K8, this has nothing to do with your friend's situation, but I thought I'd throw this out there and get people's views about this:
I've been told that the culinary schools have enormous rates of attrition. In Austin, something like 60% of the kids who sign up quit after the first year. The schools recruit like crazy. There can be 600 kids in an incoming class, and classes start three times a year, I think... Lots of parents, at their wits' end because their high school graduate doesn't know what to do next with her life, pay the enormous fees because their child is accepted at the Culinary much easier than at a college...
Y'know what though, Foodie52, umm, the Austin school in particular that we are both familiar with has as the last session, a 6-week stint in their snack bar or their restaurant, Ventana. Y'know what??? The only thing I can think of is they could have a department that feeds into the eating establishments but as an intro session, apart from the degree as a remedial class. I think that would be the only other thing that they could possibly do to up the anty.
And, Chef Quinn is always available to the students for assistance. I called him twice and he was wonderful. There is a peer tutor system available for students also. In fact, Chef-boy, my kid formerly known as Chef-wanna-be, was one of the tutors.
You just gotta want to.
In our particular case, Chef-boy's girlfriend lives in Austin--you connecting the dots with me here on this one??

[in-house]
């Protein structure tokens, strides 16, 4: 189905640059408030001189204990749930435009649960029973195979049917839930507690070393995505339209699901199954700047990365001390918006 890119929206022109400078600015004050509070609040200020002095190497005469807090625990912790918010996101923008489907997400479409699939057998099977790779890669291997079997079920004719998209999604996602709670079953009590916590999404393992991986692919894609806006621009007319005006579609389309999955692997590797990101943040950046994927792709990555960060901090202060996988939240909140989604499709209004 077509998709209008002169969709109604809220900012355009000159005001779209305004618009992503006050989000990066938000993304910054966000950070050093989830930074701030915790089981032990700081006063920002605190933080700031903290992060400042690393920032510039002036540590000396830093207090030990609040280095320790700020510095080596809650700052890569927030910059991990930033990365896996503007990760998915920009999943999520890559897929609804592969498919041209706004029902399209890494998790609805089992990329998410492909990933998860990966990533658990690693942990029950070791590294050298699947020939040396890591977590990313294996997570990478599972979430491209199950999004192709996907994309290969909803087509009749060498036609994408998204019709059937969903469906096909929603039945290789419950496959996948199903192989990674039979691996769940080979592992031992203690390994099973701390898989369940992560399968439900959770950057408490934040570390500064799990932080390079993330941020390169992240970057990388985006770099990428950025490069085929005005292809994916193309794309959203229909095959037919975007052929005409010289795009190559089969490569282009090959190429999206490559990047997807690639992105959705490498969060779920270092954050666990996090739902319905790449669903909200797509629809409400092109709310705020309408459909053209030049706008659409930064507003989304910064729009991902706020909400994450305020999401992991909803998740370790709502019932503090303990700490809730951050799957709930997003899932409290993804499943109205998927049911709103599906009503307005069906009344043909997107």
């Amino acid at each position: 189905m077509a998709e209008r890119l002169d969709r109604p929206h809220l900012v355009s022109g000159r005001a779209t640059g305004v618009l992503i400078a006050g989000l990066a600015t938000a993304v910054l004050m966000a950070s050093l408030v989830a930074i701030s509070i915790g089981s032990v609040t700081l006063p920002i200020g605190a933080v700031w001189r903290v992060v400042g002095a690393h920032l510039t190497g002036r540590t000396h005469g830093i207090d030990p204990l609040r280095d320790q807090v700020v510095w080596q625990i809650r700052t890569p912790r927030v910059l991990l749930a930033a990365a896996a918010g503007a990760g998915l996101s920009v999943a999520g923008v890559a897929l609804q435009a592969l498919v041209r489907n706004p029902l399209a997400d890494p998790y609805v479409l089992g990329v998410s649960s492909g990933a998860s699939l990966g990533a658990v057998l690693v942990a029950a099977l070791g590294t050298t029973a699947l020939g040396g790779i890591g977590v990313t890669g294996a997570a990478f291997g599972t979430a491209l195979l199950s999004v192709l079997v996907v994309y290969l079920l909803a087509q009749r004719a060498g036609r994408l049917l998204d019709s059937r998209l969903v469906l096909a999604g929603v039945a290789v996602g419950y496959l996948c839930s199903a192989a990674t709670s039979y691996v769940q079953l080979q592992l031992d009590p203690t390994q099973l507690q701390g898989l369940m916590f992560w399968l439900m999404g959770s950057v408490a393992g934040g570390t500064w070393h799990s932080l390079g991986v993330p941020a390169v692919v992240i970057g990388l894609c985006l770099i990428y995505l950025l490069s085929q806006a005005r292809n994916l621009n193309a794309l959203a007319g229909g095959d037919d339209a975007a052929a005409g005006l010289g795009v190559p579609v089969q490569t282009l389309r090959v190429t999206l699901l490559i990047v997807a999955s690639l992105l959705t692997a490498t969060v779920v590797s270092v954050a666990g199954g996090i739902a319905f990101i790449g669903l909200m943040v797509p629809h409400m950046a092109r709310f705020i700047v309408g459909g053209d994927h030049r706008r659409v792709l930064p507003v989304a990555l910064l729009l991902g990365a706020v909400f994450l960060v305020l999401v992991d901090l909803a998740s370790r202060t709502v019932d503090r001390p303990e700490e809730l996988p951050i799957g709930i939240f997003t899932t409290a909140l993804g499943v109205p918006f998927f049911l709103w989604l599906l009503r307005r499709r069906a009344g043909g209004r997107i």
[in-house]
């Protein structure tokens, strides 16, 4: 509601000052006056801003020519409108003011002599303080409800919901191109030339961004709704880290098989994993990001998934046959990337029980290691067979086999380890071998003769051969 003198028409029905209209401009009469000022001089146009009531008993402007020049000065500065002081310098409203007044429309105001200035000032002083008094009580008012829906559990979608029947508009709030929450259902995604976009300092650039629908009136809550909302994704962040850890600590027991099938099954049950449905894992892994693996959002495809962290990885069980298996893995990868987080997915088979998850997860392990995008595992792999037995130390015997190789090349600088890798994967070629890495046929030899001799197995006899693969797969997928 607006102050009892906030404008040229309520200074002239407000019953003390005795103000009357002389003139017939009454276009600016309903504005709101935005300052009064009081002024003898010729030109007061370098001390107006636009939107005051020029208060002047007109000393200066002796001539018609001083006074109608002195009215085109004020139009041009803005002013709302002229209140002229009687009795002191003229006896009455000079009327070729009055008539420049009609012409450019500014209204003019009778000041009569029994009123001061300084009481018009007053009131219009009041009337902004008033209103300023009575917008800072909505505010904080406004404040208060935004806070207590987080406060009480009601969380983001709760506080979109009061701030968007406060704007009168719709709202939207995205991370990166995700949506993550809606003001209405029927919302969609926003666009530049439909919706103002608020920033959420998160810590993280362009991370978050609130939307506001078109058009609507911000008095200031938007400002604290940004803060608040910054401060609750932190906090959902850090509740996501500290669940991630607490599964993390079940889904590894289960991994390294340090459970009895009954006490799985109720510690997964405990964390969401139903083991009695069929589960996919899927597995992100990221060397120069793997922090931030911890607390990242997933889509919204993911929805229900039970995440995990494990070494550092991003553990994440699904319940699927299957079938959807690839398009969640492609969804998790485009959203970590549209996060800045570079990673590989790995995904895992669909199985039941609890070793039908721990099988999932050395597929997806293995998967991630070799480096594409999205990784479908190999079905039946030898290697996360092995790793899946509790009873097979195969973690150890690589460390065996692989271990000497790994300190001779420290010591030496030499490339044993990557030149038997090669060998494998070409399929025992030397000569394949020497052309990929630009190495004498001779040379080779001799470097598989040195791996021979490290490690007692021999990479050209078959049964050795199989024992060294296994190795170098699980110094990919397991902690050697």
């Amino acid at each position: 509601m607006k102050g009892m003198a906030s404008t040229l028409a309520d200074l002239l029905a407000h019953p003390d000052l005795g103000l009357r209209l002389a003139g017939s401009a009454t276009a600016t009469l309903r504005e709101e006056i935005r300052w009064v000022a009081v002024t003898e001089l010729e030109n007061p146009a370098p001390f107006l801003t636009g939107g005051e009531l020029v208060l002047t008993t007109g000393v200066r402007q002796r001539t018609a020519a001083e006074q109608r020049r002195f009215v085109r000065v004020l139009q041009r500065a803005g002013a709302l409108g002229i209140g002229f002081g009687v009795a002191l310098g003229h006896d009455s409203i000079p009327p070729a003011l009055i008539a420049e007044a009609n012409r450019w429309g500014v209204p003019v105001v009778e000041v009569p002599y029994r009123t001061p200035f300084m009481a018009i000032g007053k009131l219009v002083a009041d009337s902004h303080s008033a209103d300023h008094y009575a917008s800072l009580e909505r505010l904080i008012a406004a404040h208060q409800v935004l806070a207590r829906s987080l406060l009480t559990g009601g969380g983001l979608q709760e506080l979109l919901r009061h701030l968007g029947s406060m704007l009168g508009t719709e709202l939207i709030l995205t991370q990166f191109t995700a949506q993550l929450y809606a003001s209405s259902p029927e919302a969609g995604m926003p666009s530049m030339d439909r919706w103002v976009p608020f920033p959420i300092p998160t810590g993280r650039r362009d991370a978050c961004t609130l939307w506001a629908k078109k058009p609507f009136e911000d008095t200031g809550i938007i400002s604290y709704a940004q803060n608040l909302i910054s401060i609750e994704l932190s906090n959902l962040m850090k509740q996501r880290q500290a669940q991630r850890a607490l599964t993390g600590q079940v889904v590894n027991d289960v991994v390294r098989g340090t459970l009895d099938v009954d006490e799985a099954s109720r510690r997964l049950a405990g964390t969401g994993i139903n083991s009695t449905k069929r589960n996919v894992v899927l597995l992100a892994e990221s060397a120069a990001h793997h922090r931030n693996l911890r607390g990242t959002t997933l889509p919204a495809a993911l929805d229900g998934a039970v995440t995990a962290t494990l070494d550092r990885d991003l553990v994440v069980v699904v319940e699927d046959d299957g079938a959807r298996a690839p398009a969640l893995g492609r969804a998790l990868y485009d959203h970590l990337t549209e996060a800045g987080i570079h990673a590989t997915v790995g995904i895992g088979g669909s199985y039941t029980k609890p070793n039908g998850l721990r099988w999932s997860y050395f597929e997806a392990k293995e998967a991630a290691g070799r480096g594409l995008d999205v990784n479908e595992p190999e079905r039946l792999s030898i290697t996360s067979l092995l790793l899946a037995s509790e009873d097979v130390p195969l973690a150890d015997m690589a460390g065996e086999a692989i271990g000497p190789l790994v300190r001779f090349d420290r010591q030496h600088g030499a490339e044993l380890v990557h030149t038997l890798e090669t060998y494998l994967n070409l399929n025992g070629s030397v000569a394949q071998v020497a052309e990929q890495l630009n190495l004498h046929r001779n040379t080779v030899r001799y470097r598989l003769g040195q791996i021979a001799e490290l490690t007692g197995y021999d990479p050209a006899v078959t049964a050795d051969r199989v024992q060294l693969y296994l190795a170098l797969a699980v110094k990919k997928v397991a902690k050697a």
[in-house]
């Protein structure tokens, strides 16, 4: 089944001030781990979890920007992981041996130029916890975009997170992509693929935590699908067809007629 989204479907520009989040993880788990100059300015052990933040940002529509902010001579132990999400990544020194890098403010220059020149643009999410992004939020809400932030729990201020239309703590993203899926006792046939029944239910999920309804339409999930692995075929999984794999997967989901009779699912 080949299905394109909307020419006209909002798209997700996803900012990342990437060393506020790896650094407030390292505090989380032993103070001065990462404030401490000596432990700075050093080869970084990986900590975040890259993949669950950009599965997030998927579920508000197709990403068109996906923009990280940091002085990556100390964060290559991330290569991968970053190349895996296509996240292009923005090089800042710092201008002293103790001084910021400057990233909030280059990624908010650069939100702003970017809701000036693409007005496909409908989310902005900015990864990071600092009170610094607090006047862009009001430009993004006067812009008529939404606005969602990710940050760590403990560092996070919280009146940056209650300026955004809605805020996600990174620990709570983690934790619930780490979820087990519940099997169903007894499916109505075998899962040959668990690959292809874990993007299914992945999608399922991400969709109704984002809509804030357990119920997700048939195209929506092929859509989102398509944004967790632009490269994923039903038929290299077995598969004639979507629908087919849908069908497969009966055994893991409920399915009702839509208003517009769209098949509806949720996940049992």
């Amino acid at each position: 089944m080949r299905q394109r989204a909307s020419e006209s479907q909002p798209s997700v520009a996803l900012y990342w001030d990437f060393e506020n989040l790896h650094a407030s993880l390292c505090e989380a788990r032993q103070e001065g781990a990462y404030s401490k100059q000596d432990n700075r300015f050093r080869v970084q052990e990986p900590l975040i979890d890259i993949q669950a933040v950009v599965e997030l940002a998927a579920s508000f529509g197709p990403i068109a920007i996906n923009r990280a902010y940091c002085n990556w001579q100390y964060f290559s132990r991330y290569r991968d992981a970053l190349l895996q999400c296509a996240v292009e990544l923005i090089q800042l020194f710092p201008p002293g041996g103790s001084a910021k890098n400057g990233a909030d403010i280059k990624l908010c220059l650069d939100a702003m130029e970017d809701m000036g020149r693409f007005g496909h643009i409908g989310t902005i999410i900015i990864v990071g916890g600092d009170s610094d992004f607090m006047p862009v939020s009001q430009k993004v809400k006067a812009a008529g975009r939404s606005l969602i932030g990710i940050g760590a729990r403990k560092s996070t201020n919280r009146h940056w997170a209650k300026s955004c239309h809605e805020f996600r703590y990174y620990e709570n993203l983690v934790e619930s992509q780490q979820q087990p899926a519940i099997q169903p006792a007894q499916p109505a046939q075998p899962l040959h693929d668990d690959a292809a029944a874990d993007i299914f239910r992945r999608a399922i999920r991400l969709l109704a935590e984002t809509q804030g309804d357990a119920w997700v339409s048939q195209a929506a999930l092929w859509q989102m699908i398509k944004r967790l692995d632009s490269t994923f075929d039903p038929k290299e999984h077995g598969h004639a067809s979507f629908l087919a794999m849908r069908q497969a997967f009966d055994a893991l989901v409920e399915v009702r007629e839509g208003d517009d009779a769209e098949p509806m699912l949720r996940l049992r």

Ok, my kid was bussing at Automatic Slim's here in Memphis during high school. He got another job up the food chain and lined up a friend to do the Slim's job. The friend was a fish out of water absolutely went belly up just couldn't handle it. I mean I went down there one night & I could hardly handle being in there as a patron the place was jumping so much--wall to wall people, live music, the food, the bar--ok I was actually sitting just outside the door come to think of it. But Jonathan handled it easily.
Culinary school is no place for someone who needs to figure out who they wanna be when they grow up. When all you need is a job in the industry to get the immediate understanding of what it's all about, like Steve said.
Umm, that school is $o freaking expen$ive. My boy wanted to quit just because of sticker shock buyer's remorse a couple times early on. We were dying. He had to work real real real hard to convince us to let him go in the first place. He now has the equivalent of a 2 year degree with a 4.0 and perfect attendance. He did his old parents proud. sniff. He is craving more school though. Some science & stuff.
Jonathan could not understand how kids could sign up for school & not show up for classes. I broke the tuition & stuff down to an hourly rate--I can't remember now--but I explained how much it was costing him to attend per hour. Was it $25 an hour?? I can't remember but it's a lot.
So now, Jonathy is across the street from Slim's at The Peabody. He has benefits. He has a nice job. He's completed all his classwork, graduates in January. He has wide open advancement possibilities if he continues to work his scrawny ass off. Still has the pretty girlfriend too--kid's doing good! There's a picture of him in his sister's wedding cake demo. A rare extern who can handle the line. Go just past 3/4 down the first page--he's in the tux on the far right in the cake cutting picture.
Y'all can forgive me for bragging on my kid. He kind of figures into where the discussion was going.